Scott Johnson predicts a bright future for Scottish rugby

Scotland at their final training session


Murrayfield Stadium, Edinburgh
Saturday, 23 November
18:00 GMT
Watch live on BBC Two, BBC Two HD, mobiles and online from 17:30 GMT; listen on BBC Radio 5 Live; text commentary on BBC Sport website and mobiles

Scottish rugby is entering an exciting new phase in its history, says national coach Scott Johnson.

"Mark it down, this period will be special," said the Australian, whose .

"There are kids in this group of players that will give Scotland its greatest chance of long-term success.

"You've got to put your marker down somewhere. I said it once with Wales and it was the same thing."

The interim head coach has promised to use the autumn series of internationals to experiment with new systems and players.

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Interview - Scotland interim head coach Scott Johnson

"You can keep doing the same thing and get the same results. We need greater depth, we need greater strength in our squad," he said.

"Kids need a chance. Put the marker down. I'm happy to sign it and we'll talk about it in a few years.

"I may not be here to see it all but, watching somewhere else, I will take great pride in the fact that I was part of the initial find of a young group of players."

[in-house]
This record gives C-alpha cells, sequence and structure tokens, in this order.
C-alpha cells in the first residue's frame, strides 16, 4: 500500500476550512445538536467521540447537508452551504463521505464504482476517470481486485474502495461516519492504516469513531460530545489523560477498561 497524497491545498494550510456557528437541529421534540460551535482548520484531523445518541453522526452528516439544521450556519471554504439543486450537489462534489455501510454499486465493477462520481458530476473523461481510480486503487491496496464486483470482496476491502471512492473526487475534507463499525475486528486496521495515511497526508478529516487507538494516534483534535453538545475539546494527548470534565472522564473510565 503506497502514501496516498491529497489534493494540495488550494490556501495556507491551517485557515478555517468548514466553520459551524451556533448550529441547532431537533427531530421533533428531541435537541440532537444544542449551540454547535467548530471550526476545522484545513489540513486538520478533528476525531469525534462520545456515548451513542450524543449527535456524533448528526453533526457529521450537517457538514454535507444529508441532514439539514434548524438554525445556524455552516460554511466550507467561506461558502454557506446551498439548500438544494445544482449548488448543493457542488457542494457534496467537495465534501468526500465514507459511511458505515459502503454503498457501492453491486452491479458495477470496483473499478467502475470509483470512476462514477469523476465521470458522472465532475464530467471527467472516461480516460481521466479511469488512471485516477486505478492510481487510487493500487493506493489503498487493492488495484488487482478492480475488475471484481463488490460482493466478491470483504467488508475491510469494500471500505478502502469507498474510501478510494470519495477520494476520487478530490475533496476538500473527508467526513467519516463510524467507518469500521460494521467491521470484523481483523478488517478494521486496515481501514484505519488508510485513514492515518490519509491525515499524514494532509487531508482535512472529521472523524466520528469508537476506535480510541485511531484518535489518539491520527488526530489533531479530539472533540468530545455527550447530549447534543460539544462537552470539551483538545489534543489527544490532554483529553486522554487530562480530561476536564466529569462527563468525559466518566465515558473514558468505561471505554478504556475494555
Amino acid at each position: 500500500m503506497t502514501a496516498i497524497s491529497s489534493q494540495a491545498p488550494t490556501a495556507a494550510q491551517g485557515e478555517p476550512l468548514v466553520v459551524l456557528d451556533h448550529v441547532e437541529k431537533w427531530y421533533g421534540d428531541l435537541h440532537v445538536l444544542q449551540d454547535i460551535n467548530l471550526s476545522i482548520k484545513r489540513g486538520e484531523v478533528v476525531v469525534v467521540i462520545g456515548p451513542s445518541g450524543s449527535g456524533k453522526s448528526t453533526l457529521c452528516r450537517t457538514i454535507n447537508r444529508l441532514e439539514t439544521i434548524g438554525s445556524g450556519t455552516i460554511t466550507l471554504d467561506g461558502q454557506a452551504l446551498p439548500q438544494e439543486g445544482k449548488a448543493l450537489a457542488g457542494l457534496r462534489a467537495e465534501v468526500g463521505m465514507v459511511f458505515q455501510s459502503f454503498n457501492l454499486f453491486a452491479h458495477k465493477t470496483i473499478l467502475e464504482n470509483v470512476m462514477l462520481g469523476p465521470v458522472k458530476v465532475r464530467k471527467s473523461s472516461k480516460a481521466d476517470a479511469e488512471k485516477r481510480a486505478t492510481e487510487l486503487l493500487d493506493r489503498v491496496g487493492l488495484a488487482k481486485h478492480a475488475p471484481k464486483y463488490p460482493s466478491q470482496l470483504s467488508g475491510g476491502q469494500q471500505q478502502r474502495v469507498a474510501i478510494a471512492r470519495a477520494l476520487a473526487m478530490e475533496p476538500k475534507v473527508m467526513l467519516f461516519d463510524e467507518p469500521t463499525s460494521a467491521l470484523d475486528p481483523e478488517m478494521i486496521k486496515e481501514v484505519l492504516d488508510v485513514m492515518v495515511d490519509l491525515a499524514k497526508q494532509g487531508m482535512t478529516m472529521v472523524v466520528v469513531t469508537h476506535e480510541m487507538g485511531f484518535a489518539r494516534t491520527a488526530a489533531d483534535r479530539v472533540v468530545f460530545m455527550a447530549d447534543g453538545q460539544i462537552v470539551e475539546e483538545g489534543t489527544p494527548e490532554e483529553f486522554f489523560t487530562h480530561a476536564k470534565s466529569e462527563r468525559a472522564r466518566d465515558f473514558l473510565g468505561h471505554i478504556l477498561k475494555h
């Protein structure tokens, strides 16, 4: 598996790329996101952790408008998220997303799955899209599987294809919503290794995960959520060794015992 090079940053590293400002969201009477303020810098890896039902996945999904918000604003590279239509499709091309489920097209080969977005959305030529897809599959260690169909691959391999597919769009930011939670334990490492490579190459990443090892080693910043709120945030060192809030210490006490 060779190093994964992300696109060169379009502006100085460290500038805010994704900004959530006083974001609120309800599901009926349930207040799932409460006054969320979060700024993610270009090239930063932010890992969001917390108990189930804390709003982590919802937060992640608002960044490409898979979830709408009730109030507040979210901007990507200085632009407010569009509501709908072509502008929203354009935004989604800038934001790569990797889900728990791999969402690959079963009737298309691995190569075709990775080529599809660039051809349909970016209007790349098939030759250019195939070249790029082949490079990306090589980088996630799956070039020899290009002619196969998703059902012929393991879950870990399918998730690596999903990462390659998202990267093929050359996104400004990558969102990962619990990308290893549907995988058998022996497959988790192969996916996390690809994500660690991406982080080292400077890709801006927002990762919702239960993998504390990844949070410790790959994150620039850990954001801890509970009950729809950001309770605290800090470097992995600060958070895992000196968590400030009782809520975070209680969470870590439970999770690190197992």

Johnson was talking on the 10th anniversary of the 2003 World Cup final in which he believes the Wales side he helped coach should have taken part.

Not only did England knock out Wales in the 2003 quarter-finals, but they went on to defeat Australia in the Sydney final.

"I was commentating on the game after being knocked out by the champions in a game we should have won," recalled the 51-year-old.

Johnson will move back to a director of rugby role once Vern Cotter is free of his contract with Clermont next summer and has been liaising with the New Zealander as they try to unearth new talent for Scotland.

Scotland celebrate their 2012 win in Newcastle
Lamont fondly recalls Scotland's 9-6 win over Australia in Newcastle

Asked if the emerging generation of players could one day win a World Cup, Johnson replied: "They'll definitely compete.

"Winning has a myriad of things that need to actually enact. Some of it is a bit of luck, some is referee decisions. Competing, that's up to you. We'll compete."

Scotland defeated Japan in their opening Murrayfield autumn Test before being

Winger Sean Lamont admitted that the Scotland team "didn't turn up" while the Springboks had made them pay for the 10% of tackles they missed.

"That's done and dusted and, with Australia this week, we're looking to make amends and it's a massive task," he said.

"They are a good side who like to play the ball a bit more than South Africa do. We've got to be 100% accurate and more physical than we were last week."

Scotland are going for a hat-trick of wins over Australia and Lamont remembers their last meeting, a 9-6 success in Newcastle in June 2012.

"The coldest, wettest evening ever," he said. "It was cold for us, but I think a couple of their boys went in for hypothermia at the end.

"Sometimes the weather can be a great leveller, but we had shown massive endeavour and we really put it to them physically and we've got to do the same again."

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